Archive for the ‘Chapter 23: The Troubled Interwar Years’ Category

The Spanish Civil War

Friday, December 3rd, 2010

Here are some of the flags that were used by various groups during the Spanish civil war (1931-1939).

Flag of the Spanish Monarchy
File:Flag of Spain (1785-1873 and 1875-1931).svg
courtesy of

Flag of the Second Spanish Republic File:Flag of the Second Spanish Republic.png
Courtesy of

Flag of Francoist Spain
Franco Spanish Flag
courtesy of

Flags of Spanish Republican Forces

Courtesy of

Leftist flags:

Flag of the Confederacion Nacional de Trabajo
File:Bandera CNT-AIT.svg
courtesy of Bandera CNT-AIT.png

Flag of the International Brigades
File:Flag of the International Brigades.svg
Courtesy of

Flag of the Hungarian International Brigades
File:International brigades hungary flag.svg
Courtesy of

Of course, Franco and the Fascist right-wing won, but it’s interesting to note that Spain’s flag under Franco was very similar to the flag Spain had under the monarchy.

Map of Europe before and after WWI

Thursday, December 2nd, 2010

picture from:

Assasination of Trotsky

Thursday, December 2nd, 2010

Leon Trotsky was one of the three men who had a viable chance to gain control of the Soviet Russia after the death of Lenin.  After loosing to Stalin he was exiled and went to live in Mexico.  But exile was not enough for Stalin and he decided to have Trotsky assassinated in order to remove rivals.  The first attempt on his life in Mexico was on May 24, 1940.  During this attempt the room in which he was in was sprayed with bullets, but he and his wife survived by hiding under the bed.  One of Trotsky’s assistants and bodyguard Robert Harte went away with the would be assassins and was found dead a few days later.  The second, and successful, attempt on Trotsky’s life was on August 20, 1940.  This attack upon him was done by Ramon Mercader with an icepick, though some reports say it was an iceaxe, which he was able to conceal under his jacket and walk into Trosky’s home.  Under the pretext of getting Trotsky to read an article he was allowed to enter the house.  As Trotsky was reading the article  Mercader took the icepick and hit Trotsky in the head with it, though it did not instantly kill him, this caused a commotion and Trotsky’s bodyguards entered and almost killed Mercader but did not under Trotsky’s orders.  His famous words to the effect that he should be made to talk.  Trotsky died do to the injuries sustained from the icepick.

picture from:

Interwar propaganda

Wednesday, September 15th, 2010

As most history and psychology students know, propaganda can have a very great effect on the thoughts and actions of the people that see them.  here is one interesting  example of the posters that were used between the World Wars.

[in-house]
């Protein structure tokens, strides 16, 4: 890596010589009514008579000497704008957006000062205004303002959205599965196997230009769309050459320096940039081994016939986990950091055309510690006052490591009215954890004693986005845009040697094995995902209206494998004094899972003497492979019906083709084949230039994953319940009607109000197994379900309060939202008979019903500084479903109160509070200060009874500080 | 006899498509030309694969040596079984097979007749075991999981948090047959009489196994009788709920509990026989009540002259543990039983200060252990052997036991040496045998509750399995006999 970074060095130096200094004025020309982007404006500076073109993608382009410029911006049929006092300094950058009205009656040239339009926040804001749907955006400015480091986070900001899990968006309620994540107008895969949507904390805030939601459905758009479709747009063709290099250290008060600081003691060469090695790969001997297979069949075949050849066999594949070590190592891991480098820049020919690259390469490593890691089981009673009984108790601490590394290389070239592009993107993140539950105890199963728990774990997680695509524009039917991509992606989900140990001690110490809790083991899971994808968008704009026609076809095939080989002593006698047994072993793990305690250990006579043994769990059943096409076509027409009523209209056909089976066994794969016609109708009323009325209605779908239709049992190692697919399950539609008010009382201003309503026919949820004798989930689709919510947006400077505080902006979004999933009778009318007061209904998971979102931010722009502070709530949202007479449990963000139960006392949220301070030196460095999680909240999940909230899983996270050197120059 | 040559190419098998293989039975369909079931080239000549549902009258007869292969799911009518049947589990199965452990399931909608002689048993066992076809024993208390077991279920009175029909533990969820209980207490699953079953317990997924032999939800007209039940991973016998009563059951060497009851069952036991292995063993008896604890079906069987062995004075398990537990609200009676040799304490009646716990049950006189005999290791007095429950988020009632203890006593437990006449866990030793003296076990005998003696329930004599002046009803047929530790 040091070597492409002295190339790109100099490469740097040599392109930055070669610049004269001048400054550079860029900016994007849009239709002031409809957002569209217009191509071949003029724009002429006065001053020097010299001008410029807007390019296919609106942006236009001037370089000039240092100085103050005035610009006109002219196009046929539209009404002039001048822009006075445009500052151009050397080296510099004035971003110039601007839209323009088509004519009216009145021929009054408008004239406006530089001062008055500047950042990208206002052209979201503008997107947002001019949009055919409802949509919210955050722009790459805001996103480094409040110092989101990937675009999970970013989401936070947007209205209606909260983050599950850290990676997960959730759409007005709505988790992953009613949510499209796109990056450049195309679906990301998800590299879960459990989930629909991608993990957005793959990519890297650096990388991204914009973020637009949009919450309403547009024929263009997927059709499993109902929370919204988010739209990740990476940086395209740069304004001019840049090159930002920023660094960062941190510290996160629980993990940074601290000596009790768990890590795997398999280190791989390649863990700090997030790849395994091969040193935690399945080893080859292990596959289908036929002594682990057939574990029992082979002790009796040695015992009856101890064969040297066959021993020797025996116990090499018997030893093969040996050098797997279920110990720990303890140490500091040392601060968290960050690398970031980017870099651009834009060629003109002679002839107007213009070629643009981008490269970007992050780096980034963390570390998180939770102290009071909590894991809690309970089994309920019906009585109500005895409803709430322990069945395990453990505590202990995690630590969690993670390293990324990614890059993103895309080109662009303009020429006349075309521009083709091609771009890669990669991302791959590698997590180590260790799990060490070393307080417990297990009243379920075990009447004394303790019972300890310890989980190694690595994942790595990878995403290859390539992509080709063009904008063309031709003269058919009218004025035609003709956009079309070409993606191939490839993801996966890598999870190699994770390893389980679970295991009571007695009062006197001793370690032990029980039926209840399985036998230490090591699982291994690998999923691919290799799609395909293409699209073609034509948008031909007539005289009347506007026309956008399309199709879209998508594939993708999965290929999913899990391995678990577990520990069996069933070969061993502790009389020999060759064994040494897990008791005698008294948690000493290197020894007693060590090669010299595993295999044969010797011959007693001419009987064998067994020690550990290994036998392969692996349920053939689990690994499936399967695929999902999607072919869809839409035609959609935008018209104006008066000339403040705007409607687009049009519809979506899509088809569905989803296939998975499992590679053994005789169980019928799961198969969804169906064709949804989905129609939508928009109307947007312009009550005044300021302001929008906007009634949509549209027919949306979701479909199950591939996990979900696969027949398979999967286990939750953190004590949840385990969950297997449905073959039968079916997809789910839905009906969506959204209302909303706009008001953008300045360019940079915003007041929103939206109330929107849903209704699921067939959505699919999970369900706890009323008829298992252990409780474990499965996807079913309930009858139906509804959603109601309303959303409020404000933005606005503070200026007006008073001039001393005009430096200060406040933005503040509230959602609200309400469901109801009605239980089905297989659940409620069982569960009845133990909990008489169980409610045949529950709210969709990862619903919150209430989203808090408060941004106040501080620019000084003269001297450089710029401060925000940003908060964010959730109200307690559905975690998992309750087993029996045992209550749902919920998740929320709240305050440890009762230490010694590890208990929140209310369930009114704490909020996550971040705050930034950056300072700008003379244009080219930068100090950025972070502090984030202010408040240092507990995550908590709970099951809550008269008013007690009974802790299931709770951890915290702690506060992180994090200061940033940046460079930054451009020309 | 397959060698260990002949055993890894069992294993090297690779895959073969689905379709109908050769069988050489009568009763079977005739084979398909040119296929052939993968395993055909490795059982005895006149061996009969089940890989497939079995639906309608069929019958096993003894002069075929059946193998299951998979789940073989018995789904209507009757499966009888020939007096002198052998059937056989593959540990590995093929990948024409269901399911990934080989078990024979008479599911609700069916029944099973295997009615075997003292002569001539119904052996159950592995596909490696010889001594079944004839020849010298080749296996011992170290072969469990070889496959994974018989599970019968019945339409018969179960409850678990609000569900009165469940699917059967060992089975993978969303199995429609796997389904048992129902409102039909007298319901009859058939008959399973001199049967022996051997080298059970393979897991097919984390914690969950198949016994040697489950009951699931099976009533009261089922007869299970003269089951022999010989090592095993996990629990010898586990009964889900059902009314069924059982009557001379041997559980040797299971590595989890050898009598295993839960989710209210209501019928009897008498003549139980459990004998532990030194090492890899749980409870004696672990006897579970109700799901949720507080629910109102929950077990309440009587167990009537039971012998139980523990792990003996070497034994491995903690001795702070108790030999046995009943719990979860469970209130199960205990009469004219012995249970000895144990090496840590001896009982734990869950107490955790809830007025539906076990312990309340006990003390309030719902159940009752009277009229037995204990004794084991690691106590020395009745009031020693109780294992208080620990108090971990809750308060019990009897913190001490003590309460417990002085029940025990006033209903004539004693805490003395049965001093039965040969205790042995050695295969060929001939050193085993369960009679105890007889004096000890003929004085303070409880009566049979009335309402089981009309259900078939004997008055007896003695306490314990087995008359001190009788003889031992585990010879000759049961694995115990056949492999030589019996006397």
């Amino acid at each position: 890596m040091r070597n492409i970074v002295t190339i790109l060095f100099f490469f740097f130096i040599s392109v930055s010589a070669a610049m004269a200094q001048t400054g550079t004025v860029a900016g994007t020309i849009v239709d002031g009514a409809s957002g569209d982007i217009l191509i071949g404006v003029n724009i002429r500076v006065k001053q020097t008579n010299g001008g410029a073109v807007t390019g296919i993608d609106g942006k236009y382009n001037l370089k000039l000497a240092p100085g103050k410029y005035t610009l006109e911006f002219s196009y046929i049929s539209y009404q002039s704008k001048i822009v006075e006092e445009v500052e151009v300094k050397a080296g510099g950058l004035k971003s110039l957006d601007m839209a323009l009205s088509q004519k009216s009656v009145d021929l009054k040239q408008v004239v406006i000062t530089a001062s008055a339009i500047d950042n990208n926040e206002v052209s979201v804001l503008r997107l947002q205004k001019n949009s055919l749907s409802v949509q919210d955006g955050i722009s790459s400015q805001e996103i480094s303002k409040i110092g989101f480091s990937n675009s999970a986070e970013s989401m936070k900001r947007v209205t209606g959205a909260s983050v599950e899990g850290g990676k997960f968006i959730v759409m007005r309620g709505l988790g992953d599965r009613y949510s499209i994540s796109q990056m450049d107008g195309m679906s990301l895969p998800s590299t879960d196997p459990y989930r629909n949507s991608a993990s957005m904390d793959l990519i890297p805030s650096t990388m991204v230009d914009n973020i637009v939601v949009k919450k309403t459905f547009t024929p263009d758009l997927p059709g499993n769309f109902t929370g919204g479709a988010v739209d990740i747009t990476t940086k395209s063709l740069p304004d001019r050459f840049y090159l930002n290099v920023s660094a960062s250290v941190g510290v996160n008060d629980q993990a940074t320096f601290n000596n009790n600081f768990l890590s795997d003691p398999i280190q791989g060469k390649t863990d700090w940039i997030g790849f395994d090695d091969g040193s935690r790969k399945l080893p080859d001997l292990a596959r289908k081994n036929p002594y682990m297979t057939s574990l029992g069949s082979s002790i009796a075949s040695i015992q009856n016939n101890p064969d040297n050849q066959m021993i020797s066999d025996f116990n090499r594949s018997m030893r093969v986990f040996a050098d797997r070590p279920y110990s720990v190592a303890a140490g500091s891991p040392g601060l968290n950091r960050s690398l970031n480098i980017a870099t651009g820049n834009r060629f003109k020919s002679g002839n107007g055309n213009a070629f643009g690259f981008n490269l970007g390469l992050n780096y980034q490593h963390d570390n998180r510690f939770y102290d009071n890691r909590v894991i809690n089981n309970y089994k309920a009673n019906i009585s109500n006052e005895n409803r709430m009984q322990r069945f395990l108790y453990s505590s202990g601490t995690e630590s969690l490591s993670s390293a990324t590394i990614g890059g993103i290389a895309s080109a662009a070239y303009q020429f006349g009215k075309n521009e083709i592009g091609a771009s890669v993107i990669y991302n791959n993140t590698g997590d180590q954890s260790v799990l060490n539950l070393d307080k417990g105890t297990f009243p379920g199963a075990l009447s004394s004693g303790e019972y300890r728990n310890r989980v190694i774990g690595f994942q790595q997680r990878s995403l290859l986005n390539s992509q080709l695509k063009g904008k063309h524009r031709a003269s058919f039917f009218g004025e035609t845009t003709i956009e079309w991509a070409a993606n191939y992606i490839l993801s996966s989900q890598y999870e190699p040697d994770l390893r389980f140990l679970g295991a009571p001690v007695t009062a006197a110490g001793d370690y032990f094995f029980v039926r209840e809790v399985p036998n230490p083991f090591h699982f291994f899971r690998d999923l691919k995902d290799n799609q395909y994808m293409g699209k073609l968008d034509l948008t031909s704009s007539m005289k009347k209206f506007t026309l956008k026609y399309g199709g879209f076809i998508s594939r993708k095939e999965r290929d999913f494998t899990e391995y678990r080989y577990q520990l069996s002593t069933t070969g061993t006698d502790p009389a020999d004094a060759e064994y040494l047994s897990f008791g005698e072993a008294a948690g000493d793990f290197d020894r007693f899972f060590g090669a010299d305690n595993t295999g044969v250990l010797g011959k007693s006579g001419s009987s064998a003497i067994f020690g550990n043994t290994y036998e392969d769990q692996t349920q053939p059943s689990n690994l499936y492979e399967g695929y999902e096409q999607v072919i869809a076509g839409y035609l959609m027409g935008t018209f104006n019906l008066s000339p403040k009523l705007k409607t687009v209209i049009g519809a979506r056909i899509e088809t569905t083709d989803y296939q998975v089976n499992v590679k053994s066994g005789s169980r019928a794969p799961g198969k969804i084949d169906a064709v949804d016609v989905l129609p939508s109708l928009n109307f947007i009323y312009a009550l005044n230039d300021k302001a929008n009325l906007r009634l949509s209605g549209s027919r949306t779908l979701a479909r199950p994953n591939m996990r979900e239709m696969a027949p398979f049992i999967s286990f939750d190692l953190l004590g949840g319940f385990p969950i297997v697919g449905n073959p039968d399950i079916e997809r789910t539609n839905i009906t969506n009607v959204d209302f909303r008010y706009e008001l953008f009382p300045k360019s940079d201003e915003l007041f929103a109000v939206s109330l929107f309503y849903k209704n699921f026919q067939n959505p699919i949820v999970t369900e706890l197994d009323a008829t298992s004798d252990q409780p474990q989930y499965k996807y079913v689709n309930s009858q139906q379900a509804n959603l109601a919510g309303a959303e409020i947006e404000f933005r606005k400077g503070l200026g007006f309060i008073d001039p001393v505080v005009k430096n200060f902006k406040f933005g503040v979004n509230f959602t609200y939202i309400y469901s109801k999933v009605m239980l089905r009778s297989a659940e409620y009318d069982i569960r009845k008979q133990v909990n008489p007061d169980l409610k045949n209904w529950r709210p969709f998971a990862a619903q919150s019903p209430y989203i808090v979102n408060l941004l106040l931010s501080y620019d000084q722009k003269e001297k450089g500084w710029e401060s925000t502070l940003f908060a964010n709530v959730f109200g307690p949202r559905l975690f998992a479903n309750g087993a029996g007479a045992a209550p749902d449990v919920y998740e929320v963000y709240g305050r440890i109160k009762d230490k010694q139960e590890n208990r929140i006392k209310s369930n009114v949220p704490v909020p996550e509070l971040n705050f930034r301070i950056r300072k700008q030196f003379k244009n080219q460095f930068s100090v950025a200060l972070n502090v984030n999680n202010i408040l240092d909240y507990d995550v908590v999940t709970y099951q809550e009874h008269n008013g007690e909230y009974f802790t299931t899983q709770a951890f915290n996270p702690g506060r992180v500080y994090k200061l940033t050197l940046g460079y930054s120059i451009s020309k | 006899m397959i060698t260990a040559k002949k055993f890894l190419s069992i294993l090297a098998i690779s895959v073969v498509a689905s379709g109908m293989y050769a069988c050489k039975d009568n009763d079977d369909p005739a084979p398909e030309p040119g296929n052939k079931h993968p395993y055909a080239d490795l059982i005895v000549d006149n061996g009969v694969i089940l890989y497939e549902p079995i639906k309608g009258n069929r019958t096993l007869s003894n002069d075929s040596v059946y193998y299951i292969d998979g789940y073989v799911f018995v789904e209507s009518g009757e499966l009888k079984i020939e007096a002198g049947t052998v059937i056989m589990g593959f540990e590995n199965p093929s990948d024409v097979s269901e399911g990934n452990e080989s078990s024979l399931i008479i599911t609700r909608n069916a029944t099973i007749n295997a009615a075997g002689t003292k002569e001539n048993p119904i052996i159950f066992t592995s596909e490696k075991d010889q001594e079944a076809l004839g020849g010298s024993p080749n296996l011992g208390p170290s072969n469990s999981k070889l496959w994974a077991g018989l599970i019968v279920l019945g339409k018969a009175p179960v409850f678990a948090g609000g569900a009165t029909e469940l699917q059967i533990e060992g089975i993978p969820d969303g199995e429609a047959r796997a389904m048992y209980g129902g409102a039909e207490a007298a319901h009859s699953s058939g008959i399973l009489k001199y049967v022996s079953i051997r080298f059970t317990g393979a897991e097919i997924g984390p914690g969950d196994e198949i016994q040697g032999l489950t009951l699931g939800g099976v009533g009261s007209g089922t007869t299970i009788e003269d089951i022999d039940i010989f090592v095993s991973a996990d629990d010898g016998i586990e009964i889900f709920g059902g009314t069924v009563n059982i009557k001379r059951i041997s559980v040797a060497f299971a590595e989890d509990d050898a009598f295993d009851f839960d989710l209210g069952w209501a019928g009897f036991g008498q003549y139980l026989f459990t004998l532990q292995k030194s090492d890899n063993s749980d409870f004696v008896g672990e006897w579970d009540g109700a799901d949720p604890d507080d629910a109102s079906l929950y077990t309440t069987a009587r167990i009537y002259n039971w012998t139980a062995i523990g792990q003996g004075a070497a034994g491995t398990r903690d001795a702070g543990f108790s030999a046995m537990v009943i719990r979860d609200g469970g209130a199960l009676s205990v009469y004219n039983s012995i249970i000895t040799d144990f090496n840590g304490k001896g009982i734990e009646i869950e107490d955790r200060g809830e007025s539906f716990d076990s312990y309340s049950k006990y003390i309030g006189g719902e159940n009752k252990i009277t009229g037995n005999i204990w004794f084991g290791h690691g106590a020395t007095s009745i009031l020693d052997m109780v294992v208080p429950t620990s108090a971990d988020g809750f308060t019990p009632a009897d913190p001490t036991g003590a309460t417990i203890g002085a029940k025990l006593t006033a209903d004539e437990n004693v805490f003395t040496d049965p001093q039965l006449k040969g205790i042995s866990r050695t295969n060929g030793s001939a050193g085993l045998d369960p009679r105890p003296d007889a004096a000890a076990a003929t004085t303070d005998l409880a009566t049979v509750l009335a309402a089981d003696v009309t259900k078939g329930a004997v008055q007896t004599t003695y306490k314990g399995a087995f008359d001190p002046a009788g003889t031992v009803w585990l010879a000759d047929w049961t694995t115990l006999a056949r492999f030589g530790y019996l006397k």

This is a Russian poster about how the Jewish people are destroying Russia

this is from:,r:31,s:0

There will be further installments of this in the future.

The Great Depression and Hitler’s Rise to Power

Monday, September 13th, 2010

It is generally regarded that the Treaty of Versailles after WWI was too heavy handed in blaming Germany for the war. In the post-WWI era, most of the world saw a significant increase in their country’s economies during the ’20s. However, Germany’s situation was among the worst in Europe.

Germany’s economy was dependent on foreign trade (and by foreign, I mean American). Thus, when the U.S. economy went belly up in 1929, the effects on the hyper-inflated German economy were disastrous.

The German mark had an exchange rate of 1 trillion to one U.S. Dollar in 1923.

Courtesy of
Here, a woman is burning Marks for fuel because they were worthless as a currency.

I couldn’t find it online, but I remember once seeing a picture of a German woman carrying a wheelbarrow full of Marks just to buy a loaf of bread.

In these economically and nationally humiliating conditions, Hitler rose to power through manipulation and political intrigue.

Hitler played off of the people’s humiliation and resentment at being scapegoated (ironic) for WWI. However, he was initially elected democratically. The people supported him not just because of his grandiose schemes to restore German prestige, but because of his successful policy initiatives.

Hitler, as terrible and atrocious as his regime was, had a several notable successes. Under his leadership, Germany developed the autobahn (the first modern super-highway system); Hitler pioneered the VW Beetle (when you ride alone…or in a VW beetle… you ride with Hitler); and successfully restoring what Germans considered to be their rightful territory.

Many Germans knew about the atrocities Hitler was committing, but let it slide because they were convinced it was what was necessary to restore the international standing of Germany.

Germany’s technological advancements, while often unethical, advanced the scientific community. Bayer, the heart-attack-preventing-aspirin-company, had no problem using Nazi’s holocaust victims as test subjects to further chemistry.

America turned it’s head the other way, and allowed in several Nazi scientists so they could help us instead of Russia after they had been captured by the allies. Including this guy:

Courtesy of

Wernher Von Braun, who, went from developing more efficient V2 Rockets used to terror bomb London, to developing America’s entire space program. Conveniently for us, he had a miraculous change of heart after he was offered immunity from the Nuremberg Trials to come to the US and …advance science.

Anyway, enough on that 3 am tangent.

Hitler was able to rise to power using democratic (kinda) means. He seduced Germans and even produced on several of his promises. So in a way, contrary to popular belief, Hitler hadn’t pulled the wool over the German’s eyes. They just tolerated his atrocities because he was delivering on his promises to restore prestige and security to the German people.,r:2,s:0